• On Wine & Cheese Matching

    On Wine & Cheese Matching

    (This article was originally published in the magazine “Flavours from the not so far east” first (and only) edition: ’11 Rivers Bounty’, December 2009)

    The Great Wine and Cheese Event at the Tinamba Hotel.

    Traditionally wine has been regarded in part as something to wash down food, but in our recent indulgent times the idea of ‘matching ‘ food and wine has grown. Similar to the homeopathic (herbal) medicine principle of ‘like with like’, so simple foods with simple wines, rich wines with rich foods etc. White wines do go well with fish and chicken and poorly with red meats, while red wines taste metallic with fish but fine with steak. In reality foods and wines are each mixtures of textures and flavours and finding a compatible combination from so many contrasting ingredients can be challenging. Often it is a ‘try it and see’ situation. What if we brought together two famously flavoursome “11 Rivers” products – wine and cheese? Will they hit it off, become a couple, or will they argue, fail to communicate and be incompatible? So on the afternoon of Monday, 26th October 2009 we gathered to try and answer this eternal question. ”We” are the cheesemaker Ferial Zekiman (Maffra Cheese) and Terry-Anne Gaskin (Capra Organic Goats Cheese), with Fleur Dawkins (Glenmaggie Wines) and myself (Ken Eckersley, winemaker at Nicholson River Winery). Our host and independent judge is Brad Neilson of the Tinamba Hotel.

    First we had to agree on what was a ‘match’ and how we were going to go about the exercise. Considering that there are two aspects of food/wine in the mouth; the feeling of sweet, salt, acid, bitter and savoury on the tongue and the aroma/flavour aspect detected in the nose as we breathe out. There had to be compatibility then at two levels – a balance or even an enhancement of their features in the mouth and nose. A mismatch would be when the wine/cheese appeared to cancel each other out or even brought out something unpleasant in the other. The method chosen was to taste the cheese and then to follow with the wine – and wait. (A spittoon was used – otherwise we would not survive the rigor of some 30 cheese/wine tastings!). We discussed each one to reach a consensus.

    Initially there was disagreement and even confusion but as each of us got the gist of the experience, our perceptions sharpened and we seemed to speak as one.

    The first bracket was two Capra goat cheeses: the “Mountain Ash” – fresh, salty and creamy; and “Serenade”- mature, strongly flavoured, earthy with a white rind. Seven wines of various styles were tried with each. The powerful “Serenade” was matched with the similarly complex 2006 Montview Chardonnay (Nicholson River), an oaked soft style, and the 2003 Botrytis Semillon (Nicholson River), coming through as enjoyable combinations. The “Mountain Ash” was kinder and the unoaked 2007 Glenmaggie Chardonnay brought out its creaminess, while with the 2006 Nicholson River Pinot Noir, they gently complemented each other.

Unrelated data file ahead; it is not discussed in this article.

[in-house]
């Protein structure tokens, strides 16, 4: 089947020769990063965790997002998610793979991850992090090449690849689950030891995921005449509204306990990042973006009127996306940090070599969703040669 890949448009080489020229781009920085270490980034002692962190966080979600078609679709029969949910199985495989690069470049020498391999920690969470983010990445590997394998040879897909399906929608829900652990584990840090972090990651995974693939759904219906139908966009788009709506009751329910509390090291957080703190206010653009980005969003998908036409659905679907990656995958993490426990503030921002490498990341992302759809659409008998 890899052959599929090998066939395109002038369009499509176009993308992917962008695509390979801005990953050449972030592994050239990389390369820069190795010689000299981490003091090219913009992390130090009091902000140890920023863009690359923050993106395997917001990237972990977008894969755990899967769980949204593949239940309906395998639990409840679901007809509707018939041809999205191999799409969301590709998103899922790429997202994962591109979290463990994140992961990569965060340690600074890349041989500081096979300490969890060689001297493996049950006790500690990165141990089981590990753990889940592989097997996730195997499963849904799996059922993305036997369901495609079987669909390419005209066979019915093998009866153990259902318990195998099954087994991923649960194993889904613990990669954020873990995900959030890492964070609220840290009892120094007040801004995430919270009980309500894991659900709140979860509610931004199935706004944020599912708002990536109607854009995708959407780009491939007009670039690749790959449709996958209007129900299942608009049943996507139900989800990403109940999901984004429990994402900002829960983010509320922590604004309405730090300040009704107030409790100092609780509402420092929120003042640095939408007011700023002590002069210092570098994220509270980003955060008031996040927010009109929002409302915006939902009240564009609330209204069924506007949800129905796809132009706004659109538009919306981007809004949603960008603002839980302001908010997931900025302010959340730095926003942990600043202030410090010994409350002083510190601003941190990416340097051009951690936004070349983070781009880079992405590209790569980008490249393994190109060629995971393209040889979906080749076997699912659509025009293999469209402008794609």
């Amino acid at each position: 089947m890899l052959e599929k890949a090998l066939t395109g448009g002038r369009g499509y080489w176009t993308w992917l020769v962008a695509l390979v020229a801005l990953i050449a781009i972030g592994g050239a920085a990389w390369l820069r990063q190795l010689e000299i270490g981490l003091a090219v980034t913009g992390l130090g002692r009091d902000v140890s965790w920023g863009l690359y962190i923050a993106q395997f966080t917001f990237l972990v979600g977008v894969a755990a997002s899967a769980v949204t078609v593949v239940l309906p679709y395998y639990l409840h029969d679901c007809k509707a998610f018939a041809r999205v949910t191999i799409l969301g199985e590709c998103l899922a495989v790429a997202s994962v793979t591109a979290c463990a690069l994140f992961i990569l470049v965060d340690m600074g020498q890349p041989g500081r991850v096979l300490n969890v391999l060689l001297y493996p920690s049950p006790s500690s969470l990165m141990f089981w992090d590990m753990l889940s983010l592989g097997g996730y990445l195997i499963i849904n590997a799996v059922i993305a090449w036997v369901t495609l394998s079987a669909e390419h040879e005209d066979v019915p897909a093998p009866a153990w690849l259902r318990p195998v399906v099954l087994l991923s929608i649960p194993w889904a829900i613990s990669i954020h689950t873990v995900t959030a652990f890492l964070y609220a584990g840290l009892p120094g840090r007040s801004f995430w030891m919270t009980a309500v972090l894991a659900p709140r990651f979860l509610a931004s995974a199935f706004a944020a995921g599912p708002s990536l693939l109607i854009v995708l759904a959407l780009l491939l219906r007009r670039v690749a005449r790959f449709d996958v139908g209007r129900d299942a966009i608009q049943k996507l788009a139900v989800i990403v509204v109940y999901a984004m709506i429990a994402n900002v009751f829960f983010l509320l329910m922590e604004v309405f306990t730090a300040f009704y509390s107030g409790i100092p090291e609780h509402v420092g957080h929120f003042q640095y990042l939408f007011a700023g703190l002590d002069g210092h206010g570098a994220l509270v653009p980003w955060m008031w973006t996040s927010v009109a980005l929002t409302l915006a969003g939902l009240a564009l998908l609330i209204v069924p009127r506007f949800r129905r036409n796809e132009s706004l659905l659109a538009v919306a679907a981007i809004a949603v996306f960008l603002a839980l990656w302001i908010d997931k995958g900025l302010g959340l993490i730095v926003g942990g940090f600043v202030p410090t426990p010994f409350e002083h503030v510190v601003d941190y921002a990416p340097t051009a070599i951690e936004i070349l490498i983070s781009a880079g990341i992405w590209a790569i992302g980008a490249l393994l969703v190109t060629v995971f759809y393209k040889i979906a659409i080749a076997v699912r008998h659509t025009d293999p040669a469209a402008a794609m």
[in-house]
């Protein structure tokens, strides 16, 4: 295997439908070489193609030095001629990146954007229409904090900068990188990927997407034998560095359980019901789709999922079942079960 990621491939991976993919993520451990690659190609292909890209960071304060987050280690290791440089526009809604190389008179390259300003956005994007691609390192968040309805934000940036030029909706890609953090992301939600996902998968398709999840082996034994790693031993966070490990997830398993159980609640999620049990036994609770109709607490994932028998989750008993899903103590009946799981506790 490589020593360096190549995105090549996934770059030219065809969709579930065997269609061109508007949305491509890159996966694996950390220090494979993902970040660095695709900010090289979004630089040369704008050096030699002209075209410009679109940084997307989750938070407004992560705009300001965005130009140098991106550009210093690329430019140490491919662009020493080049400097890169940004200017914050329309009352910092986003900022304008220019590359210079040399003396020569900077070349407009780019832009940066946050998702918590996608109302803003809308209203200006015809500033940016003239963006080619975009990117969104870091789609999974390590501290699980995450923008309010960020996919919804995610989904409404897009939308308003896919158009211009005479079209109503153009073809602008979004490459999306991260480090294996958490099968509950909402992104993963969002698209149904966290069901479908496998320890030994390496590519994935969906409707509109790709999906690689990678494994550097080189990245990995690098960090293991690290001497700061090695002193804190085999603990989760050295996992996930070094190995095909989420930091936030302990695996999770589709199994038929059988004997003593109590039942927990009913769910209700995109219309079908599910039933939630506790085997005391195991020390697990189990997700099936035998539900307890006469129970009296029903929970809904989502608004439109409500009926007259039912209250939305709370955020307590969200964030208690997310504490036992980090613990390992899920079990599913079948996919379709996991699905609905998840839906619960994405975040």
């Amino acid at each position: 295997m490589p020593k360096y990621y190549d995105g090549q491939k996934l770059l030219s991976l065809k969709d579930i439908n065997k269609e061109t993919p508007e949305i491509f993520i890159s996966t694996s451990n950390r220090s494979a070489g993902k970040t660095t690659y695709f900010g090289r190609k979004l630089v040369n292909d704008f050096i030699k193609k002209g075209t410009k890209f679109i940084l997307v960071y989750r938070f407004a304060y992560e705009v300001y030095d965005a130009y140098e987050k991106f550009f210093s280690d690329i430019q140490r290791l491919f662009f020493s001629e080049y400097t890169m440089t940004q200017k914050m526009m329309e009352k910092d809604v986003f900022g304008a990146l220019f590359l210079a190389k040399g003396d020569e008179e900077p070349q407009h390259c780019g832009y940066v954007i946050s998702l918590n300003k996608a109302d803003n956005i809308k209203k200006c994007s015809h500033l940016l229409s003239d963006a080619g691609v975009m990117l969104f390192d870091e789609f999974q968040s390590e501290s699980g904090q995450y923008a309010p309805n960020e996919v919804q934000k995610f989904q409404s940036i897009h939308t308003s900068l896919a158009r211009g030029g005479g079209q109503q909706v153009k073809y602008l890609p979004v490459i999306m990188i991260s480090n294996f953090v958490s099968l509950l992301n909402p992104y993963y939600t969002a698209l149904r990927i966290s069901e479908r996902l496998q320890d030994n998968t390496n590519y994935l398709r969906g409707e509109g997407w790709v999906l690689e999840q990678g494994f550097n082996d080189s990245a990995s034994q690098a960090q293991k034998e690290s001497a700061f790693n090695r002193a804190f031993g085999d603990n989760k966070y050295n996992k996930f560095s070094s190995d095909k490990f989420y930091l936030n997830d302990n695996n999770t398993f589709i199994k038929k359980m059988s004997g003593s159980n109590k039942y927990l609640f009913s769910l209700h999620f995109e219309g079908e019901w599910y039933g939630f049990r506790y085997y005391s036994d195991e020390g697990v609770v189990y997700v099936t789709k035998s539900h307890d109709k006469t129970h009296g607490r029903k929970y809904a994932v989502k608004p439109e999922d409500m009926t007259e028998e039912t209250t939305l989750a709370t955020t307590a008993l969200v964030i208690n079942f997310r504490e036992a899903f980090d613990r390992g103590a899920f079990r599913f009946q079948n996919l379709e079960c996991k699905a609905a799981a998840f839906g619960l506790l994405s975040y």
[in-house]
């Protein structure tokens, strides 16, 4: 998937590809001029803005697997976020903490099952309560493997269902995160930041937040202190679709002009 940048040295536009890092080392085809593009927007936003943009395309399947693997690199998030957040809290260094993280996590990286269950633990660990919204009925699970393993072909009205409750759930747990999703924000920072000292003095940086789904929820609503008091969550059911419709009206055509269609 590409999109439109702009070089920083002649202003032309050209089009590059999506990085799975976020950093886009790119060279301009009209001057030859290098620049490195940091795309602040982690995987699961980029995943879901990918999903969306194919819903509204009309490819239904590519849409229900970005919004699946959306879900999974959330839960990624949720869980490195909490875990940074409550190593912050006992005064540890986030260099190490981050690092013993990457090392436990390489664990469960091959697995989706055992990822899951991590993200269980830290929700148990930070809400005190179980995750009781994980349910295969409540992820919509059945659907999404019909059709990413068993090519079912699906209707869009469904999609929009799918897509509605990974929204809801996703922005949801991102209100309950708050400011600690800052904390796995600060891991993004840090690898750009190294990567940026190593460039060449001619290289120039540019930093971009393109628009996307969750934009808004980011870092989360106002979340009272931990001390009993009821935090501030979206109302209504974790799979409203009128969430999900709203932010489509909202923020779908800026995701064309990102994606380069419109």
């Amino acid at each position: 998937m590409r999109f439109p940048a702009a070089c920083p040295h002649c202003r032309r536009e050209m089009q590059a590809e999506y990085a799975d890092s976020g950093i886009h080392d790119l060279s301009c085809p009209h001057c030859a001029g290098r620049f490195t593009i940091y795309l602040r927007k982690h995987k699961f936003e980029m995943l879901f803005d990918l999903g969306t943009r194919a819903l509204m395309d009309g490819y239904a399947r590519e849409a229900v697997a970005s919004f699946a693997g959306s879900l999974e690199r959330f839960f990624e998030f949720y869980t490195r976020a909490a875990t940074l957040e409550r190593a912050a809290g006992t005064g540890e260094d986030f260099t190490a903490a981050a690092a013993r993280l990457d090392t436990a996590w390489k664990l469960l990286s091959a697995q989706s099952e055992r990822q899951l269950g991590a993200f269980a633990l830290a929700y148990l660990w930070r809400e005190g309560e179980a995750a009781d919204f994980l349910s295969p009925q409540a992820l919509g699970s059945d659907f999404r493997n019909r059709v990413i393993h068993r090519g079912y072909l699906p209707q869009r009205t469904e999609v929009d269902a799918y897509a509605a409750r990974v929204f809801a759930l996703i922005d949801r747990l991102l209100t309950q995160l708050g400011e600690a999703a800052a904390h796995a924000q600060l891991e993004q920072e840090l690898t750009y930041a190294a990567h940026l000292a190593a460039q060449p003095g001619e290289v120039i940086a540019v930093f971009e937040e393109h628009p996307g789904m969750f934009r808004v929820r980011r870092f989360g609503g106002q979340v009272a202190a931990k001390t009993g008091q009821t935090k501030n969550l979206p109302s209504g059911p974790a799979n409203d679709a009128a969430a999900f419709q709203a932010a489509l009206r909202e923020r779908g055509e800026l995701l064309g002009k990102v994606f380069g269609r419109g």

Noticeably very dry styles like Sauvignon Blanc and Sparkling seemed to ‘vanish’.

    The second bracket was five Maffra Cheeses and they were tasted with three dry red styles and a sweet botrytised white. Normandie Brie (soft white with mouldy rind) – The creamy interior seemed compatible with several wines but when the mouldy exterior was taken into account only the 2006 Glenmaggie Cabernet Sauvignon shone through. Mature Cheddar (18 months) – a friendly cheese to the red wine styles, with the Nicholson River Pinot Noir and Syrah and the Glenmaggie Cabernet Sauvignon all coming up well. The following three cheeses were complex and intensely flavoured – Glenmaggie Blue (matured for 2 months), Glenmaggie Blue (7 months) and Raclette; only the likewise complex and intensely flavoured Botrytis Semillon (Nicholson River) could join them in a memorable oral and nasal experience! The exception was the mix of the young Blue with Nicholson River Syrah, a particularly flavoursome combination. Otherwise it seems the more traditional Australian tannic red styles are best kept away from the complex cheeses.

    The two and a half hours of concentrated chewing/tasting/spitting passed quickly; it was a pleasure to share the experience with such dedicated sensualists! All the cheeses and wines by themselves were a delight, but when you put them together there can be a synergy, something more than each has to offer.

    Our host, Brad Neilson has the last word: “Is it common knowledge that red wine goes with cheese??? Matching food and wine is one of the most difficult and subjective things to get right…. Most of us open a bottle of red and expect it to match most of the cheese on the plate; we found this was seldom the case…. It can be also said it is about personal taste, but when paired up wine and cheese can do something special that brings out the best in each other, even the experts can’t agree on any absolutes in the cheese and wine matching game…. Try it for yourself at your next dinner party; you may be pleasantly surprised at your findings…. We were!!!!!!“

    Ken Eckersley

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